Director Garth Davis tells the emotional true story of Saroo Brierly, a man who as a child, was separated from his family in India. Finding himself in Calcutta after being stuck on a train for two days, not speaking the native language and having no idea how to get back home, Saroo winds up in an orphanage, where he's taken in by an Australian couple, Sue and John. Saroo grows up to confident, kind and ambitious, even after such a traumatic childhood event. Dev Patel (Slumdog Millionaire) plays Saroo beautifully, a kind hearted man going through a personal dilemma that he fears will tear his new family apart. I'm eager to say this is Patel's finest performance of his career so far, he's gentle for the most part, yet there's always pain behind the eyes, as he longs to find his real family. Saroo is a man of two worlds, and Patel plays that perfectly. Despite being raised in Australia by terrific parents, he never feels like he belongs. He's grateful but struggling with the privilege he now has as a man compared to the poverty of his youth.
I was quite surprised with how Lion was structured, I expected us to be with Dev Patel for the majority of the film, yet the first act is given entirely to young actor Sunny Pawar, who plays Saroo as a child. Pawar is fantastic and is fully able to convey the horror that a child feels when they lose their family. The descent from a kind, loving family to the harsh bitterness of the streets is a nightmarish journey that we're taken on. Whilst this first act does work, I would have preferred to see Saroo's childhood through flashbacks, as a way to spend more time with Saroo as a man and really get the most out of Patel's performance.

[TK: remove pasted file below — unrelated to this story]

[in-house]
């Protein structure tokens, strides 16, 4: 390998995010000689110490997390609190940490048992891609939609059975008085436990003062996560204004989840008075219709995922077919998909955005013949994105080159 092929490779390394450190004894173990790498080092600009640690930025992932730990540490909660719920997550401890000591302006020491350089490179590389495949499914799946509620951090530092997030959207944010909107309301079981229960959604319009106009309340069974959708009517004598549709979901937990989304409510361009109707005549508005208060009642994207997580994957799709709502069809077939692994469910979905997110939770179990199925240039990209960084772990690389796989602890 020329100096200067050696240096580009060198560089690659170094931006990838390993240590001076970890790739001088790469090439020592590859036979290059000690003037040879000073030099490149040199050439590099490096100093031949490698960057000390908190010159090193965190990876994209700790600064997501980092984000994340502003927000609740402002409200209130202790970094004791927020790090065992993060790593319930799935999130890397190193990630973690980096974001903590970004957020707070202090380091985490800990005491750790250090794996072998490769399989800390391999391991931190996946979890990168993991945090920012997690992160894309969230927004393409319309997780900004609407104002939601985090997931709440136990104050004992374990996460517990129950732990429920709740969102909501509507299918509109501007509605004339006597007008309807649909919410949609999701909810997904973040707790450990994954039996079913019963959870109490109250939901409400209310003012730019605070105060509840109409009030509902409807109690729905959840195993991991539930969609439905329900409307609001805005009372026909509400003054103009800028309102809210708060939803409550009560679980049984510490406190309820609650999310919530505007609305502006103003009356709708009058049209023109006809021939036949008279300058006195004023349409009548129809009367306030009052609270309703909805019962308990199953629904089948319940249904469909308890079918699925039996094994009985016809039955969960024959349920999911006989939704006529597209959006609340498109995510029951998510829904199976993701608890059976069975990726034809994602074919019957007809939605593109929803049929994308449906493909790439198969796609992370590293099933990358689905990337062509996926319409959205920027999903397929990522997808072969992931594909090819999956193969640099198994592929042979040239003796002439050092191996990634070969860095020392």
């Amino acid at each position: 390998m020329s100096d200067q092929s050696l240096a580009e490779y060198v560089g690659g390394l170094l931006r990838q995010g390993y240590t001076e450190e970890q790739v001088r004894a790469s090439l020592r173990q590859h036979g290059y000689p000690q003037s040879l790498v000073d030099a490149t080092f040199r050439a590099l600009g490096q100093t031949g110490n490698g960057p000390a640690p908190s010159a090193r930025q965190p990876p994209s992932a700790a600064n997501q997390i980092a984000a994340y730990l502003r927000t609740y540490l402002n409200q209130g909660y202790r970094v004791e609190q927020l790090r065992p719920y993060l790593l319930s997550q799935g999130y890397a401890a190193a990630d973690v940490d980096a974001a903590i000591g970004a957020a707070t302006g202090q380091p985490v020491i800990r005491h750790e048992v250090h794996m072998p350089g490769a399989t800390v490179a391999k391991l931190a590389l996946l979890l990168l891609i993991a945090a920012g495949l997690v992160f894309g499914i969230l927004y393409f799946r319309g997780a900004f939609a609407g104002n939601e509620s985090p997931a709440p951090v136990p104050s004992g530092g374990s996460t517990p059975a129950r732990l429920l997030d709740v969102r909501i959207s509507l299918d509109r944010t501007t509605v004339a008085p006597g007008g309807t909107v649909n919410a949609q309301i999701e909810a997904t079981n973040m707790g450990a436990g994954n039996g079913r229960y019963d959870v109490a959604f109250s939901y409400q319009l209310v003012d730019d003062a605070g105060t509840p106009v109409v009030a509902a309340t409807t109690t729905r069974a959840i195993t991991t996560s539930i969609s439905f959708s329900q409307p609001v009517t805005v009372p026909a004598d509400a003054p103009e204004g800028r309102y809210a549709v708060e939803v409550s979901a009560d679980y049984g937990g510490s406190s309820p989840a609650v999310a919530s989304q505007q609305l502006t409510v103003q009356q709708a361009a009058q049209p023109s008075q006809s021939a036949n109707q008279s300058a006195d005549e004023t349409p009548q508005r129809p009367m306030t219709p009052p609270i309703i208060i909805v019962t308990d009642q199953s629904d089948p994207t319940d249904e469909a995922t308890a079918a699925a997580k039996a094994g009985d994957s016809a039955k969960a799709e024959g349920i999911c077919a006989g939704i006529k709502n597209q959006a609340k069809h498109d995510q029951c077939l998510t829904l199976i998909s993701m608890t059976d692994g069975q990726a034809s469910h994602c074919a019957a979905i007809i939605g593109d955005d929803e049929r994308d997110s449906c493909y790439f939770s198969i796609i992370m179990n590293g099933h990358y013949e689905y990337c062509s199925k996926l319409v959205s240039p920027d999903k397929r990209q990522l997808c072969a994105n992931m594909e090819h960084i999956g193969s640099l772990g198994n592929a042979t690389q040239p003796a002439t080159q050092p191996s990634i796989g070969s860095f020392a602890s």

The rest of the performances are all terrific, Nicole Kidman (Moulin Rouge!) plays Saroo's adoptive mother who wants nothing but the best for her son, even if that means him seeking out his real family. Kidman will probably be nominated for Best Supporting Actress at the Academy Awards and it would be a well deserved nomination. Rooney Mara (Carol) is also great in the role of Saroo's girlfriend, who is feeling the effects of Saroo's situation as it tugs on their relationship.
The majority of Lion is spent with Saroo using Google Earth to find his childhood home, and how this search is affecting him and the people around him. Because of this, a lot of the drama is limited to that of a computer screen. Because this is a relatively short story in terms of actual action and exploration, the film struggles to fill the two hour run time, to the point where a lot of the middle feels repetitive, and the film's finale feels rushed.
Garth Davis does a great job of taking this rather repetitive script and keeping us engaged both visually and dramatically both through his camera work and the performances of his actors. The musical score is also fantastic! Lion won't be a front runner this awards season, but there's certainly enough here for me to recommend!